A Suffolk lawmaker has filed a bill to raise the legal age for buying cigarettes and other tobacco products in the county from 19 to 21, but concedes he expects "a battle for each and every vote."
Legis. William Spencer (D-Centerport), a pediatric surgeon, said his proposal will discourage young people from smoking at an age when they are most prone to addiction.
"It will save a lot of lives," said Spencer, who filed his proposal after the Suffolk County Board of Health in November urged raising the age.
Convenience stores and gasoline stations are girding for battle to block the proposal, which follows a series of landmark anti-smoking measures adopted by the county over the past three decades.
Spencer put the proposed law before lawmakers at last week's organization meeting, nearly eight years after the legislature became one of four in the state to raise the age to buy tobacco products from 18 to 19. The measure is scheduled for its first public hearing on Feb. 11.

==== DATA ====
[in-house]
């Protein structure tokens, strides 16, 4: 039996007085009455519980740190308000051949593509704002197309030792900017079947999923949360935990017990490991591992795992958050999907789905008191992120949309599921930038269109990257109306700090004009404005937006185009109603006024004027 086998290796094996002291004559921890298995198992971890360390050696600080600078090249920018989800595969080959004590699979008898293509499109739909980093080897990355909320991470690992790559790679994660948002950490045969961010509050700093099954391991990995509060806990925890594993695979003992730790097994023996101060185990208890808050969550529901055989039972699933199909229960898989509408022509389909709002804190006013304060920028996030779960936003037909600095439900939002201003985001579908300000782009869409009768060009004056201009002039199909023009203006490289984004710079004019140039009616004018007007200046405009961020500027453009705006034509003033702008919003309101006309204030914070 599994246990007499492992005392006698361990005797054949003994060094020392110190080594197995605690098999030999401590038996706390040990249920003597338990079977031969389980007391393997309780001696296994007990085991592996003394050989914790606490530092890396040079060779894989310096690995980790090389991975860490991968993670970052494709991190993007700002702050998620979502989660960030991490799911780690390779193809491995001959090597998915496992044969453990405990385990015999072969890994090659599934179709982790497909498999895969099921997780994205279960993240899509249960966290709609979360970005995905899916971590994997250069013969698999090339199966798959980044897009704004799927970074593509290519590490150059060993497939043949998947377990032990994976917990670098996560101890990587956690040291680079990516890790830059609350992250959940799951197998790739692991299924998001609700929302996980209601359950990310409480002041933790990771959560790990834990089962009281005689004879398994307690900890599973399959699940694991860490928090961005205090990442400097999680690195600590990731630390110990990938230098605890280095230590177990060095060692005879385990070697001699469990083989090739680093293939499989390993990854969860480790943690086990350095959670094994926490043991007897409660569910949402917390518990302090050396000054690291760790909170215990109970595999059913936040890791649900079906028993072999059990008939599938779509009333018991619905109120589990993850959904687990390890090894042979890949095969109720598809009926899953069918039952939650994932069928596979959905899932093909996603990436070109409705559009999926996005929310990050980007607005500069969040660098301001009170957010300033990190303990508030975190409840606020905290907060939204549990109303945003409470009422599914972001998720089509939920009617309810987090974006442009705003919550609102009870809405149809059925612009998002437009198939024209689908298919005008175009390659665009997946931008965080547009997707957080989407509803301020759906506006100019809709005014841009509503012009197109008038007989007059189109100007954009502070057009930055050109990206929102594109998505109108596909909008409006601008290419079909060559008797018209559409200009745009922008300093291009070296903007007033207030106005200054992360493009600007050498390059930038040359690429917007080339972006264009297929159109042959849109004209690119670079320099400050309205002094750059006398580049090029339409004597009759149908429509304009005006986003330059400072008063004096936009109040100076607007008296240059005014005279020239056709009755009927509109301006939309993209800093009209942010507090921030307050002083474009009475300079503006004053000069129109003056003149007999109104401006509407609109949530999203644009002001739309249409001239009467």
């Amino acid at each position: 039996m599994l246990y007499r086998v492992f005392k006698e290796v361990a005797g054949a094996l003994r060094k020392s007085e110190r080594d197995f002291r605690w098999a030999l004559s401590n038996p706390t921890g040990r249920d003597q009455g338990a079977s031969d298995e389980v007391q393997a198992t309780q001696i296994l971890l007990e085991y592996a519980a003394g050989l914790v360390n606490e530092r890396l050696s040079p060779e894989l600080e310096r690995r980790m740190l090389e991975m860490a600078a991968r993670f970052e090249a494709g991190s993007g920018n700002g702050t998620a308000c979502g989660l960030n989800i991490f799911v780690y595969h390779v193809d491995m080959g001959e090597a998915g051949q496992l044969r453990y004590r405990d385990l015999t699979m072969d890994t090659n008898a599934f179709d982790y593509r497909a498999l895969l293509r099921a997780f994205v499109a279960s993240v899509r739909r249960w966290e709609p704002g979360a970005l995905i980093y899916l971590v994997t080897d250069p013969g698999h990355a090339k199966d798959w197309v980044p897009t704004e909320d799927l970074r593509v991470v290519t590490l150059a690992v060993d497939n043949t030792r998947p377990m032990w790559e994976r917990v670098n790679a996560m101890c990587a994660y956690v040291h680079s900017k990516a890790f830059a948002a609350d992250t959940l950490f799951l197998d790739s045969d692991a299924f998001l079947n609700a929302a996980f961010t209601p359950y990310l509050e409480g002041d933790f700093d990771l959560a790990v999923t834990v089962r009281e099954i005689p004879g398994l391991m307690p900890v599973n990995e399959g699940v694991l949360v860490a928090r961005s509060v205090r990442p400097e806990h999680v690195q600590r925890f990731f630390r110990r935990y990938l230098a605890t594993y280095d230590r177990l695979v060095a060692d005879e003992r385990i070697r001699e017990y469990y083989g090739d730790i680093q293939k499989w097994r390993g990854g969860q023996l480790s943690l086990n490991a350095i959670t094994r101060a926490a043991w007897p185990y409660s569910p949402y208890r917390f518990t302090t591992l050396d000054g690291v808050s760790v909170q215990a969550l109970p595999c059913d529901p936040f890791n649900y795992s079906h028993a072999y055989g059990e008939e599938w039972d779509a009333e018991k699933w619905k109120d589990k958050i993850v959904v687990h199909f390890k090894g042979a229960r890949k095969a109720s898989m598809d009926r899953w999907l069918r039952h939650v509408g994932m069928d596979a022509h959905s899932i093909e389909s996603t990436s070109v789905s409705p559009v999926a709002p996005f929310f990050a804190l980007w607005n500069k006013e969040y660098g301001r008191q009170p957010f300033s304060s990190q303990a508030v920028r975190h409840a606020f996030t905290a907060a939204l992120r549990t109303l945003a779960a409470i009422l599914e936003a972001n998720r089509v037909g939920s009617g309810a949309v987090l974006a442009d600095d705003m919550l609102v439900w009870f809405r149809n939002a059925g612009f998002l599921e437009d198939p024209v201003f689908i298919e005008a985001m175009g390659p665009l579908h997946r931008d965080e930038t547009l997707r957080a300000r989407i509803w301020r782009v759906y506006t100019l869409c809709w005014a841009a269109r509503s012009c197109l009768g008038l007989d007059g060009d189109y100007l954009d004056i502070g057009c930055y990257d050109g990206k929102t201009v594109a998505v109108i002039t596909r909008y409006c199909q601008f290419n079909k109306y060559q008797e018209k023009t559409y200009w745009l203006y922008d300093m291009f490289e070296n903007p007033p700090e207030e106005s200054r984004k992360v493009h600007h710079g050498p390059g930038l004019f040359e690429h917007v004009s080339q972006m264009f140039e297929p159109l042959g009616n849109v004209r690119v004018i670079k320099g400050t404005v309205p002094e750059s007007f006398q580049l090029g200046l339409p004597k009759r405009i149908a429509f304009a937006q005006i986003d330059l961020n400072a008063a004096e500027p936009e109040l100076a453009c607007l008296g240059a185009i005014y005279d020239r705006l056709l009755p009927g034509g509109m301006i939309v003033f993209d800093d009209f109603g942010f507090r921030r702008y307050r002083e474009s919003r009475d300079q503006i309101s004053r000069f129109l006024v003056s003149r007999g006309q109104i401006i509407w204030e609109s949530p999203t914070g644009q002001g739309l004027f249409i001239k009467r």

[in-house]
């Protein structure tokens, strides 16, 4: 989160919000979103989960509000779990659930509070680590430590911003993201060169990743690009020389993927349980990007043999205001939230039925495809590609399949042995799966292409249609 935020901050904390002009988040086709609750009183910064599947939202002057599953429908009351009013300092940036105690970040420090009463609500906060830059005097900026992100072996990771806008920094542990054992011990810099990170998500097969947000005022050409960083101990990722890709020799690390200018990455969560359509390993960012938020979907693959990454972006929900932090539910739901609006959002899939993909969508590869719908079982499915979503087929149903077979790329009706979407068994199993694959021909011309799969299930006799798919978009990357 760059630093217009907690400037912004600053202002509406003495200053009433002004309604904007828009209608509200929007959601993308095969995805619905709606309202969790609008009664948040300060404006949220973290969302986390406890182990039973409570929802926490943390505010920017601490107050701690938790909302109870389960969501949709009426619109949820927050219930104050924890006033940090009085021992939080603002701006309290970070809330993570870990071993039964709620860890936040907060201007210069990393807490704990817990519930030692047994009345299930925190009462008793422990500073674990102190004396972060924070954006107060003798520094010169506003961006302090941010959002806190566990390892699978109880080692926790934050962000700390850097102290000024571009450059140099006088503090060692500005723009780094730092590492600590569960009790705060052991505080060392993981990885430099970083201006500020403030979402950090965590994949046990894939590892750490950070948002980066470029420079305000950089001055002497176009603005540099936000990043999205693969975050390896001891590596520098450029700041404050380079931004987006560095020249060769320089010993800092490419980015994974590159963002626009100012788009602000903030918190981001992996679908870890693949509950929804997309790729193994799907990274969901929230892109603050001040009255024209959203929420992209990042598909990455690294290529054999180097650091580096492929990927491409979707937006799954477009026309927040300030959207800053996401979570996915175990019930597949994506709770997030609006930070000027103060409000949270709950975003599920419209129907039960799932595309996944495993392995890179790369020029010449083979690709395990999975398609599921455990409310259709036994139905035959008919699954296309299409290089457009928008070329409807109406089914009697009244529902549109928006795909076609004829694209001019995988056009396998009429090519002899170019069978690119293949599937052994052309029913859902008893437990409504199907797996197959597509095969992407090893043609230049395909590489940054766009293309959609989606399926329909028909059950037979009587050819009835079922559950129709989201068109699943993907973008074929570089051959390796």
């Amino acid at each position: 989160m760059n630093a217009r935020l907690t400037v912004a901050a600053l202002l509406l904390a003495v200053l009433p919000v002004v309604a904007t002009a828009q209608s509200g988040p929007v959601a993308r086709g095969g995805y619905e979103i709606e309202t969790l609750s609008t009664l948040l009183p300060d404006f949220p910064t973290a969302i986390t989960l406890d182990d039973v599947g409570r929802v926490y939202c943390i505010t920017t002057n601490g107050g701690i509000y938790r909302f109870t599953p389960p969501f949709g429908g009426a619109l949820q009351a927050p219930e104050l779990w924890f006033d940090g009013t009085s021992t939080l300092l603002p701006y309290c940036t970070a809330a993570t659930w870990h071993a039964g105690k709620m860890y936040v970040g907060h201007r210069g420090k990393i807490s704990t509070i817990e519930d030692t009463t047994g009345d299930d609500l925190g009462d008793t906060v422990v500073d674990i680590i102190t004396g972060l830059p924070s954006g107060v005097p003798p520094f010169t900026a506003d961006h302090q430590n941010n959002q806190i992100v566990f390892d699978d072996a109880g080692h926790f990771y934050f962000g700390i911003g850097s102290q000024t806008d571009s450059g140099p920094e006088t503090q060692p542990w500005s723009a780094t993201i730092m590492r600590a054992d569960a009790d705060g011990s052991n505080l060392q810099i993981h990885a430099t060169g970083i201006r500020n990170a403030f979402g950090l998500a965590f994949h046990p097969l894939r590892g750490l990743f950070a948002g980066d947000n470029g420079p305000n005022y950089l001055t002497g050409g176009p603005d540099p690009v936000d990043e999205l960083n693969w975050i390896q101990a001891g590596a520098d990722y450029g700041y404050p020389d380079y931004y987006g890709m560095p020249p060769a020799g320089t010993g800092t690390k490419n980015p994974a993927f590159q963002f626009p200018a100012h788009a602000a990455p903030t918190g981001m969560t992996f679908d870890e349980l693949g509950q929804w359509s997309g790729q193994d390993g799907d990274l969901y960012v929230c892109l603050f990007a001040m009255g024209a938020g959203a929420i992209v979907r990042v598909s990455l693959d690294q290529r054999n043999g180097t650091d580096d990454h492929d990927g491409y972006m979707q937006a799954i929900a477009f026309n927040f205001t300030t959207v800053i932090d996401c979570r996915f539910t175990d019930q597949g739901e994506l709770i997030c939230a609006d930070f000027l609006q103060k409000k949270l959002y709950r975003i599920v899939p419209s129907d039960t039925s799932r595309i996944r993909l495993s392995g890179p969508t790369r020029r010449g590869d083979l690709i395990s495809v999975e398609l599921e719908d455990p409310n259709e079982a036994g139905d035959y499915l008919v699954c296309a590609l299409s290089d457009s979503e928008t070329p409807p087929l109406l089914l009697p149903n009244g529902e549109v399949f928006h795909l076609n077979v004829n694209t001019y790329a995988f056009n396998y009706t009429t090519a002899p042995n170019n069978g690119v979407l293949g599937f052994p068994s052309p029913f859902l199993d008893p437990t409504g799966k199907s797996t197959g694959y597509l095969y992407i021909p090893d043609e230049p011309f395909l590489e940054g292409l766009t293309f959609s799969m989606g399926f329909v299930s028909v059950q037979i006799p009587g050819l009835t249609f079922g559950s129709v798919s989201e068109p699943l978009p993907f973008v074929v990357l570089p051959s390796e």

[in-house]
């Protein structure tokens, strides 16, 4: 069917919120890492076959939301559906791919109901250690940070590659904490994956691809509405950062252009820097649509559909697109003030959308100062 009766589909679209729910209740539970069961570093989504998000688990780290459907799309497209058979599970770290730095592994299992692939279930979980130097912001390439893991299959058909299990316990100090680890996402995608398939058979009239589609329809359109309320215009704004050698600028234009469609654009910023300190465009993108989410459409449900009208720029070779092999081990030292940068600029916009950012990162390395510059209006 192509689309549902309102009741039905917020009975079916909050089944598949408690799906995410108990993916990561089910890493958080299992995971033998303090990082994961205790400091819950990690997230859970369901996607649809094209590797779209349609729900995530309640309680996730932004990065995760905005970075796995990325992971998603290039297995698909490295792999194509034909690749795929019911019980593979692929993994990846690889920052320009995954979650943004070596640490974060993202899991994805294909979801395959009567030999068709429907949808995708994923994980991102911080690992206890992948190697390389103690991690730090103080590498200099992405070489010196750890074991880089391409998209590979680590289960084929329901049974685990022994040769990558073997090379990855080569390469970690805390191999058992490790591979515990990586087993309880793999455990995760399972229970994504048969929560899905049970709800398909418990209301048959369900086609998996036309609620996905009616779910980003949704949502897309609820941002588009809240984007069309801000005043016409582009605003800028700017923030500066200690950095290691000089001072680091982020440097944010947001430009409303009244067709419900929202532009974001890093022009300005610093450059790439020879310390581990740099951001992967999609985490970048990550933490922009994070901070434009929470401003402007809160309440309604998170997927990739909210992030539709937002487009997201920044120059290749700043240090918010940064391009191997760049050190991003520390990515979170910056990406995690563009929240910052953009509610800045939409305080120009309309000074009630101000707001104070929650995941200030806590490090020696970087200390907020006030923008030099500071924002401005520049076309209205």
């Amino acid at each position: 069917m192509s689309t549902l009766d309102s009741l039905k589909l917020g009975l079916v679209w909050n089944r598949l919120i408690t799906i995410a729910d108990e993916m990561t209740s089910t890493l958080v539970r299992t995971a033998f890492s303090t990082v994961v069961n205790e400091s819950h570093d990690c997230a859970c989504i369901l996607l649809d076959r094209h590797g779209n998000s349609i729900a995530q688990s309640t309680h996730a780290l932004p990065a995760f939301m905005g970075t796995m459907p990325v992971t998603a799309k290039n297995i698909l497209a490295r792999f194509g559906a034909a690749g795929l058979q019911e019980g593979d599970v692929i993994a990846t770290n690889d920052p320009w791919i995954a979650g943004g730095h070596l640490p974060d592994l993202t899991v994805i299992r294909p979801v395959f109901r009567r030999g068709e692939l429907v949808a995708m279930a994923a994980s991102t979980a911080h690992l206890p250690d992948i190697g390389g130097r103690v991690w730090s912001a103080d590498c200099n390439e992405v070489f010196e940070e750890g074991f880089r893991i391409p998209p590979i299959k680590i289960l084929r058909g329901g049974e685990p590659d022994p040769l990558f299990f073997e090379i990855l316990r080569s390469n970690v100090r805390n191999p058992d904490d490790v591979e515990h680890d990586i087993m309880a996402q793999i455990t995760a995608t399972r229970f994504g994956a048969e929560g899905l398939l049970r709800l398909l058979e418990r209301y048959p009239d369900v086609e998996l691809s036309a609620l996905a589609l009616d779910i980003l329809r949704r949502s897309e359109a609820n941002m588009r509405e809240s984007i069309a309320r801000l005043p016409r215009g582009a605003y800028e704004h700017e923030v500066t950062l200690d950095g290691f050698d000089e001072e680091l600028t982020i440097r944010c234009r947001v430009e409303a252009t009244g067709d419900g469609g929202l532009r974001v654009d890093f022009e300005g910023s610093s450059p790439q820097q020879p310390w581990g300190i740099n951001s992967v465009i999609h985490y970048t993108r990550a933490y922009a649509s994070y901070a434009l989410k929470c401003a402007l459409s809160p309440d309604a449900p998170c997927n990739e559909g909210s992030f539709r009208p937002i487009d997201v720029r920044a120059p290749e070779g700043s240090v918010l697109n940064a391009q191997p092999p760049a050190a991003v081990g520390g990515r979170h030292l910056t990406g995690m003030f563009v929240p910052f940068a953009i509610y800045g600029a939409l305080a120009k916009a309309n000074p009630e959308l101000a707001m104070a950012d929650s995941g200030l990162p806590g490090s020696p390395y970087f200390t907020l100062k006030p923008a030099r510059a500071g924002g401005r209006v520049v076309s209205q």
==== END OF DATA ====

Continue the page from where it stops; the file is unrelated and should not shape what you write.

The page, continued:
If passed, the law would cut health costs because smoking-related diseases cost the state $8 billion annually, said Michael Seilback, an American Lung Association vice president.
"Considering that 85 percent of smokers start before age 21 this will prevent more Suffolk County youth from succumbing to an addiction that could cost them their lives," he said.
Backers say New York City recently adopted a similar measure and Needham, Mass., which raised the age to 21 eight years ago, has had a 50-percent drop in youthful smoking.
Critics say the proposal will have little health impact and would ban smoking among those old enough to serve in the military and die for their country. They also say it would reduce store traffic and create a drain on county and state coffers.
"What you're doing is asking mom and pop retailers to correct the ills of society," said Michael Watt, executive director of the Long Island Gasoline Retailers Association.
Under the proposed law, store owners could not sell cigarettes, cigars, chewing tobacco, powdered tobacco or other tobacco products or herbal cigarettes, rolling papers or pipes to persons under 21, and owners would need to get proper identification before making sales.
Officials have not yet estimated the tax impact.
New Presiding Officer DuWayne Gregory (D-Amityville) said he has no position yet, but expects a contentious debate. Legis. John Kennedy (R-Nesconset) minority leader, said he opposes the measure, though the GOP caucus has not taken a position. "I'm fed up with government's quest to regulate every element of behavior," he said.